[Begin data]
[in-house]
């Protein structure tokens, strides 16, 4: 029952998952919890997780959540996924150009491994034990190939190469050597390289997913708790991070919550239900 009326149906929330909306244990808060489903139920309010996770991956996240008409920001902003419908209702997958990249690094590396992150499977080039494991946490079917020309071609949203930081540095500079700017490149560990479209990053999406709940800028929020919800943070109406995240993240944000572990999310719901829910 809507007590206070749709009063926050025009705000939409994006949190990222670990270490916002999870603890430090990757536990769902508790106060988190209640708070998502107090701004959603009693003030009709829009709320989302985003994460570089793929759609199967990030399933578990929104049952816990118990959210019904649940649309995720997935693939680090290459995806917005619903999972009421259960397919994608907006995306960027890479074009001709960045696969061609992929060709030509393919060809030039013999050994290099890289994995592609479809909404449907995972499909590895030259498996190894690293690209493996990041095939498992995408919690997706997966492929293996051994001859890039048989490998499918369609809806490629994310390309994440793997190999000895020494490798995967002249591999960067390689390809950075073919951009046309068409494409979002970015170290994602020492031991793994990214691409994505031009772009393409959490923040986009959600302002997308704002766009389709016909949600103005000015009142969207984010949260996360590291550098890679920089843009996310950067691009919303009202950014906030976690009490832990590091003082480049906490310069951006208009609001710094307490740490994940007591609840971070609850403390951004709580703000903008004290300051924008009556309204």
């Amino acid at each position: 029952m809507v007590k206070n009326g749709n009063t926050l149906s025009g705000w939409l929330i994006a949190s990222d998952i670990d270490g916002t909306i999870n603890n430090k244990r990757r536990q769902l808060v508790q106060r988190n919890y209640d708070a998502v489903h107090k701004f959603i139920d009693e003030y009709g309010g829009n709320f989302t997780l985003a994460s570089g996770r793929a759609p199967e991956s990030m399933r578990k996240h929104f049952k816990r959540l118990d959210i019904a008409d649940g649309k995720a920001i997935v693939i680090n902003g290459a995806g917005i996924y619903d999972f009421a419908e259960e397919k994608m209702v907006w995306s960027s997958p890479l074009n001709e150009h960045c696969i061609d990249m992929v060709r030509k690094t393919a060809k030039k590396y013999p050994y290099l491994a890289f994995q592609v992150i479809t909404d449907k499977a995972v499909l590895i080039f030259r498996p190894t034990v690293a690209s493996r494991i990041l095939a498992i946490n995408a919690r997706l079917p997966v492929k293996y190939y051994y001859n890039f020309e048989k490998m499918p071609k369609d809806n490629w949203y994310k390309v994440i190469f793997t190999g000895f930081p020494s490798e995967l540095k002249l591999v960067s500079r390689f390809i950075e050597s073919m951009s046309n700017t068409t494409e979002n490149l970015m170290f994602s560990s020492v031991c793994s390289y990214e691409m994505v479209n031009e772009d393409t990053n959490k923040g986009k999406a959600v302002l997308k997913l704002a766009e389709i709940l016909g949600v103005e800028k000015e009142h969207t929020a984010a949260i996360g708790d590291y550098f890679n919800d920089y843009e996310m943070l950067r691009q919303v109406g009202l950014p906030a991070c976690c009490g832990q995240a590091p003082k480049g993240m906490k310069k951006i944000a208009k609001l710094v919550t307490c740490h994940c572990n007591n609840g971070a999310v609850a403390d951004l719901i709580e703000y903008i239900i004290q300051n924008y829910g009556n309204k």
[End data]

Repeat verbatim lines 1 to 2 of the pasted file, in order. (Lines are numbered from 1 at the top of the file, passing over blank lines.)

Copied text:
[in-house]
């Protein structure tokens, strides 16, 4: 029952998952919890997780959540996924150009491994034990190939190469050597390289997913708790991070919550239900 009326149906929330909306244990808060489903139920309010996770991956996240008409920001902003419908209702997958990249690094590396992150499977080039494991946490079917020309071609949203930081540095500079700017490149560990479209990053999406709940800028929020919800943070109406995240993240944000572990999310719901829910 809507007590206070749709009063926050025009705000939409994006949190990222670990270490916002999870603890430090990757536990769902508790106060988190209640708070998502107090701004959603009693003030009709829009709320989302985003994460570089793929759609199967990030399933578990929104049952816990118990959210019904649940649309995720997935693939680090290459995806917005619903999972009421259960397919994608907006995306960027890479074009001709960045696969061609992929060709030509393919060809030039013999050994290099890289994995592609479809909404449907995972499909590895030259498996190894690293690209493996990041095939498992995408919690997706997966492929293996051994001859890039048989490998499918369609809806490629994310390309994440793997190999000895020494490798995967002249591999960067390689390809950075073919951009046309068409494409979002970015170290994602020492031991793994990214691409994505031009772009393409959490923040986009959600302002997308704002766009389709016909949600103005000015009142969207984010949260996360590291550098890679920089843009996310950067691009919303009202950014906030976690009490832990590091003082480049906490310069951006208009609001710094307490740490994940007591609840971070609850403390951004709580703000903008004290300051924008009556309204």